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1-O: Political apocalypse but calm in the streets

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While nationalism lived another "hysterical day" the Catalans went quietly to work
Voces Layetanas
José A. Ruiz 02/10/2019 2186
If any nationalist who yesterday went out to the street carrying a torch read the headline of this article, he wouldn't agree at all. For him, surrounded by other nationalists equally carrying torches (Ah, what memories of that Germany of the thirties of the last century!) The world would be transforming in front of him. In the same way, if some more lazy nationalist remained locked up at home yesterday watching TV3, he would conclude that the world revolved around that date. The images of the nationalist television looped the hits that the police stroke two years earlier to those voters who were reluctant to let them pass or to leave the "voting" centers. Beats, blows and more blows (except the most important, which was the coup d'etat), interviews with adorable old ladies who told how much they had hurt the bruises and portentous explanatory and detailed graphs analyzing the statistically most affected areas of the body, being the neck, the thighs.. TV3 did the unspeakable to transfer to each viewer the pain of the victims and point to a single culprit. No, it wasn't Junqueras and Puigdemont, who had encouraged their faithful to lock their children all weekend in schools to get in the way of the police and encouraged them to confront and receive the martyring blows to get a nice picture. Nor was the last culprit the Spanish police nor the clumsy government of the Popular Party embodied in Mariano Rajoy, nor the "perfidious" King Bourbon who had had the audacity to say that the illegal referendum was a challenge to democracy. The culprit was Spain itself, as an indivisible concept. Each of its inhabitants, each citizen who considered himself Spanish was behind every painful blow received by the nationalists ... sorry, for the "people of Catalonia".
However, this third October First, we the Catalans mostly did "zapping". A metaphorical zapping is understood. People got up in the morning to go to work and that was what they did. Some approached the accesses to the Barcelona lanes with some apprehension, waiting for some hyperventilated to park his car in the access and lay on the floor, as on other occasions, giving us an angry morning. None of that happened. We went to work and returned home with the work done.
Of course there were demonstrations, and smoke, fire and violence. According to the figures provided by the Urban Guard, 18,000 people concentrated to honor the "Day of the sticks", which compared with the 180,000 proclaimed a year ago gives a 90% drop in support for the "mandate of the people". As I often say to friends who call me worried from outside Catalonia every time they see the televised apocalypse of torches and lanterns: think that to the left and right of that street where hysteria is unleashed and angry nationalists spit and push journalists, there are other streets where absolutely nothing is happening. The city is calm. TV cameras simply find the street in conflict much more interesting.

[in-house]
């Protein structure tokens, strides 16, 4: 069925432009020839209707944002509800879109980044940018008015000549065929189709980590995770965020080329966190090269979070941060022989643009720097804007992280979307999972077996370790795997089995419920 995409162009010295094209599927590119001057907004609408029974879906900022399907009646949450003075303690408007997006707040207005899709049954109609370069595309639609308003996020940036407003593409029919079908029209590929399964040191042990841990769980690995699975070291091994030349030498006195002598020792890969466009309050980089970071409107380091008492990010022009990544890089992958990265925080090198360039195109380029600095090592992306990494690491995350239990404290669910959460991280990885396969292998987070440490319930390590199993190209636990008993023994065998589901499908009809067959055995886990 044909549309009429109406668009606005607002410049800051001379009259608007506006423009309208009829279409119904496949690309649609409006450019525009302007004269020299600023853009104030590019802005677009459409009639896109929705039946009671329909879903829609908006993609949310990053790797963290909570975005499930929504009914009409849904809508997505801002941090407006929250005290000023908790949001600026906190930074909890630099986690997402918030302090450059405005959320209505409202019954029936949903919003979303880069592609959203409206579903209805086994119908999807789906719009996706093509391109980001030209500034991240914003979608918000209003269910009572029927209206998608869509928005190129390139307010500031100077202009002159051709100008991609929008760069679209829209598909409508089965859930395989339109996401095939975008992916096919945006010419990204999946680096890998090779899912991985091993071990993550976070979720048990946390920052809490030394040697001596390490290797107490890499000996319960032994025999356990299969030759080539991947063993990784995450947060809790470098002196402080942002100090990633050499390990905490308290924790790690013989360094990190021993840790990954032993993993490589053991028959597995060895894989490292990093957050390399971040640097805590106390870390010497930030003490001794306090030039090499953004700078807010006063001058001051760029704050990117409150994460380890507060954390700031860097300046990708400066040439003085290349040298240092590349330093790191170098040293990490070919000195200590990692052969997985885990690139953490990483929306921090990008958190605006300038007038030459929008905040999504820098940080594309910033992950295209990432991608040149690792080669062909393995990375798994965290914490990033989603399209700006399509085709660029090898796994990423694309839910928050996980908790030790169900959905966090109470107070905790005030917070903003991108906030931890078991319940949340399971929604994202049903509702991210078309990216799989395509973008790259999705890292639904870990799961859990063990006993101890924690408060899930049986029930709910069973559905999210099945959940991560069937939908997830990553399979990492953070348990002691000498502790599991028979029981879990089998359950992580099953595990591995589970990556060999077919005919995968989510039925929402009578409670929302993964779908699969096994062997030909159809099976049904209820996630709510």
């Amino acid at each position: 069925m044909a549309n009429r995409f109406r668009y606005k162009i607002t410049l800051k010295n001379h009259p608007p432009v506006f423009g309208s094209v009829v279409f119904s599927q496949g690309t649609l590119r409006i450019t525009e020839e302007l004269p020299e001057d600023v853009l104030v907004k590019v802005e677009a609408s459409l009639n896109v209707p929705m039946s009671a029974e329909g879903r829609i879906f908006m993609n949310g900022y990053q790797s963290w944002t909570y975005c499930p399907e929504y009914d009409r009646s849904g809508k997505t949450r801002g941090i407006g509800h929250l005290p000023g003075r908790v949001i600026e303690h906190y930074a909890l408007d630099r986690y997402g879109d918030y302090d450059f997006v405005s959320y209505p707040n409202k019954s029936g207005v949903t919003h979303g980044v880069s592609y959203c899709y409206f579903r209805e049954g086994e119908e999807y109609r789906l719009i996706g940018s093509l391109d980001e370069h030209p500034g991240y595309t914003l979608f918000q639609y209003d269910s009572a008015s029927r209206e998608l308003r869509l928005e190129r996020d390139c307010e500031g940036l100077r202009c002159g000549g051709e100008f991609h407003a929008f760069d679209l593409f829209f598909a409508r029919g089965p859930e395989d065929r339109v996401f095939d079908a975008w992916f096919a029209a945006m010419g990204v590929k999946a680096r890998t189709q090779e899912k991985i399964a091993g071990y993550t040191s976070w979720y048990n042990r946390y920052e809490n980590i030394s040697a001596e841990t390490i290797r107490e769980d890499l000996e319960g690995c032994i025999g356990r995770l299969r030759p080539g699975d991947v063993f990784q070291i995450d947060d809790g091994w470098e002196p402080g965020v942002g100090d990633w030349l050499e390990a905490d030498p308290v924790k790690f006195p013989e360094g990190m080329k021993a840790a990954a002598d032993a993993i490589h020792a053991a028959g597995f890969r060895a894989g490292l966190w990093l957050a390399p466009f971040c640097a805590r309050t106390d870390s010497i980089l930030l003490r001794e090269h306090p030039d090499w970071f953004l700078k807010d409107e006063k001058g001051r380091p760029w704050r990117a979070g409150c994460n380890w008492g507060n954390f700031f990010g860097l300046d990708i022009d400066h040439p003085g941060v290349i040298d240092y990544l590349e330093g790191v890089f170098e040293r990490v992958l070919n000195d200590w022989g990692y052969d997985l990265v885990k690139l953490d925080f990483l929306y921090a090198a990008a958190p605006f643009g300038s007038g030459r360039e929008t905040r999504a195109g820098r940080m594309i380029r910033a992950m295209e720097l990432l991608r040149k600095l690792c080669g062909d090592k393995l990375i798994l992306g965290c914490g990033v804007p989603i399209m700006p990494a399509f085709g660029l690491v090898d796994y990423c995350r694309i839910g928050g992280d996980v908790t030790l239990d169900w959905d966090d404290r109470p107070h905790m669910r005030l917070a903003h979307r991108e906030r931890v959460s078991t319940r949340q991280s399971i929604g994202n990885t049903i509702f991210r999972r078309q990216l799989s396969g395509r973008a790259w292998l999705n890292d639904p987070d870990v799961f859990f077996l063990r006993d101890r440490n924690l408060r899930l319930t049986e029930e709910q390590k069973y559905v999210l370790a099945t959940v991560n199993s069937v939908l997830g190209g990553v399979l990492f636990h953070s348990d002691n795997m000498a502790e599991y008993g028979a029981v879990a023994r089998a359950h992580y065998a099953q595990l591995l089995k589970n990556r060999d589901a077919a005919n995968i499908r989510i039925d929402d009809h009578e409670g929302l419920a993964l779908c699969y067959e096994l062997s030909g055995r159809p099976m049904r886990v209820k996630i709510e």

And the beautiful choreography of LEDs, colorful flares and spectacular torches has three interesting readings.
1- As much as it disguises itself of democracy, Catalan nationalism continues to resort to the techniques and symbols that worked so much during Nazism.
2- That myriad of long-lasting torches are not cheap and surely the protesters were not brought them from home. The money for all this comes from the nationalist entities subsidized with the taxes of all Catalans.
3- If we stripped all those scenes of its colorful pyrotechnics, the spectacular photo would be greatly reduced. It's people. A lot. But much, much less than ever.
The tweets of nationalism in social networks no longer hide their nervousness. "We are so few!" They said yesterday when they were going to harass the forces of law in Girona. About so few (twenty in this case) were those gathered by the CUP this past weekend to "throw the army" out of the Bruc barracks in Barcelona. However, around 200 people from Barcelona responded with Spanish flags putting themselves between the few summoned and the barracks, looking at them like saying "And just for this have we come?". Many less than expected, as in this last September 11, of which nationalism still wonders why the low influx. They were more violent, less smiling, but above all, they were less.
Could it be that people are tired of being angry for seven years? Is it because politicians say one thing in their rallies and another in court? Is it because they have no roadmap for a long time? Or perhaps because of their "tight ranks" with those accused of terrorism and the "selfies" of their leaders with those "democrats" of chloratite bombs?
The fact is that on October 1 the political hell broke out (shouts of "disobedience" from who has taken off the nationalist symbols upon receiving the order, proclamation of a "parliament bis" by who shouts "not a step back" from Waterloo, the declaration of "no submission to the sovereignty of Spain" of the people of Amer, affirming however that he would not commit "any administrative fault" just in case..), but the street did not accompany them. Many nationalists have "disconnected" from their leaders.
It's a "hot fall", yes, but it seems to cool.

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